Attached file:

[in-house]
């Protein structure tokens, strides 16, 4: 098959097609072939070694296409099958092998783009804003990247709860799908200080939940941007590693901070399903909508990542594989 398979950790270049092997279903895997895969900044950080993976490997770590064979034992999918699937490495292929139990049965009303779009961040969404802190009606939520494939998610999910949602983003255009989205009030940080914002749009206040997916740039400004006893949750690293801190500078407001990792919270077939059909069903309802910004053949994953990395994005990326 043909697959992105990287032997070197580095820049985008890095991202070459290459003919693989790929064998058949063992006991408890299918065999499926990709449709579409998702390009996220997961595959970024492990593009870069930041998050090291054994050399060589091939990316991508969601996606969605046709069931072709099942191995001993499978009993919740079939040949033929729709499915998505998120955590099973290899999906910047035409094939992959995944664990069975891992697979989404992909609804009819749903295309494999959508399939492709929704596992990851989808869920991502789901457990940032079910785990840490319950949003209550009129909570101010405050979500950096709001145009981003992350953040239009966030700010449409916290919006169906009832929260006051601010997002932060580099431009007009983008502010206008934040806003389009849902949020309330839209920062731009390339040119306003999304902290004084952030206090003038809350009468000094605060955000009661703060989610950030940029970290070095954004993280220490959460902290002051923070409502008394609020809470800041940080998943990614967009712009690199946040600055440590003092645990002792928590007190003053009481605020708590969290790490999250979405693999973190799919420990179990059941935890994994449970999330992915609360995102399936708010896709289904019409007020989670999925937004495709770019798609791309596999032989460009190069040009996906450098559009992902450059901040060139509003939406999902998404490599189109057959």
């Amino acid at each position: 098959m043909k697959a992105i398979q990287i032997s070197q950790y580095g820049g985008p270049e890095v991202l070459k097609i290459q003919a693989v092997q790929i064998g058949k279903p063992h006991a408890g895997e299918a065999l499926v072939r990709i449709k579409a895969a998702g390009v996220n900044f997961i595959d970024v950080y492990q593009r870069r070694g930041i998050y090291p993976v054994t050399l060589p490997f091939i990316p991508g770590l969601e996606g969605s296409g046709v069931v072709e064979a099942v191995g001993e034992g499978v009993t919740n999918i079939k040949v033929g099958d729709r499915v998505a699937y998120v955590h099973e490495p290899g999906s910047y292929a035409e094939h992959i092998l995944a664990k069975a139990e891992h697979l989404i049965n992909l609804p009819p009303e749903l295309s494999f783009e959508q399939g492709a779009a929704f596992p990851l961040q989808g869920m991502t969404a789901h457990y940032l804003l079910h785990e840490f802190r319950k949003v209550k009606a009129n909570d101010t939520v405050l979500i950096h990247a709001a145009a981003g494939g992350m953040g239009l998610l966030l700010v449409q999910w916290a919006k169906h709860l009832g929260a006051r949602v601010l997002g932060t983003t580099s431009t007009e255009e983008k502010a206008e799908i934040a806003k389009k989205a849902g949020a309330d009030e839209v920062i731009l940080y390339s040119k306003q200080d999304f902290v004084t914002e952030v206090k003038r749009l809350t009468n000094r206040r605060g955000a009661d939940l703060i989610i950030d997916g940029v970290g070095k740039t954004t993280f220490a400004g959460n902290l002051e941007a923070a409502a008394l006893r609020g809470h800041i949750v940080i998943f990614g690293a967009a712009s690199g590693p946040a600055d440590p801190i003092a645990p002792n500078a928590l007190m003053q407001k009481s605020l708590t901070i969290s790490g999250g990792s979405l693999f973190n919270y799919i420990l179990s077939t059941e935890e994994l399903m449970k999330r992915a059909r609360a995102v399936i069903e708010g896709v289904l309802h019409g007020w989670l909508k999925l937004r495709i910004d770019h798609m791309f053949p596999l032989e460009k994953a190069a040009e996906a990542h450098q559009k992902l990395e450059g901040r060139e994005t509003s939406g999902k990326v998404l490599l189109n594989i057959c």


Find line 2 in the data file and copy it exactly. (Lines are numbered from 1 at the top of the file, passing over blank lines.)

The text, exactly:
């Protein structure tokens, strides 16, 4: 098959097609072939070694296409099958092998783009804003990247709860799908200080939940941007590693901070399903909508990542594989 398979950790270049092997279903895997895969900044950080993976490997770590064979034992999918699937490495292929139990049965009303779009961040969404802190009606939520494939998610999910949602983003255009989205009030940080914002749009206040997916740039400004006893949750690293801190500078407001990792919270077939059909069903309802910004053949994953990395994005990326 043909697959992105990287032997070197580095820049985008890095991202070459290459003919693989790929064998058949063992006991408890299918065999499926990709449709579409998702390009996220997961595959970024492990593009870069930041998050090291054994050399060589091939990316991508969601996606969605046709069931072709099942191995001993499978009993919740079939040949033929729709499915998505998120955590099973290899999906910047035409094939992959995944664990069975891992697979989404992909609804009819749903295309494999959508399939492709929704596992990851989808869920991502789901457990940032079910785990840490319950949003209550009129909570101010405050979500950096709001145009981003992350953040239009966030700010449409916290919006169906009832929260006051601010997002932060580099431009007009983008502010206008934040806003389009849902949020309330839209920062731009390339040119306003999304902290004084952030206090003038809350009468000094605060955000009661703060989610950030940029970290070095954004993280220490959460902290002051923070409502008394609020809470800041940080998943990614967009712009690199946040600055440590003092645990002792928590007190003053009481605020708590969290790490999250979405693999973190799919420990179990059941935890994994449970999330992915609360995102399936708010896709289904019409007020989670999925937004495709770019798609791309596999032989460009190069040009996906450098559009992902450059901040060139509003939406999902998404490599189109057959």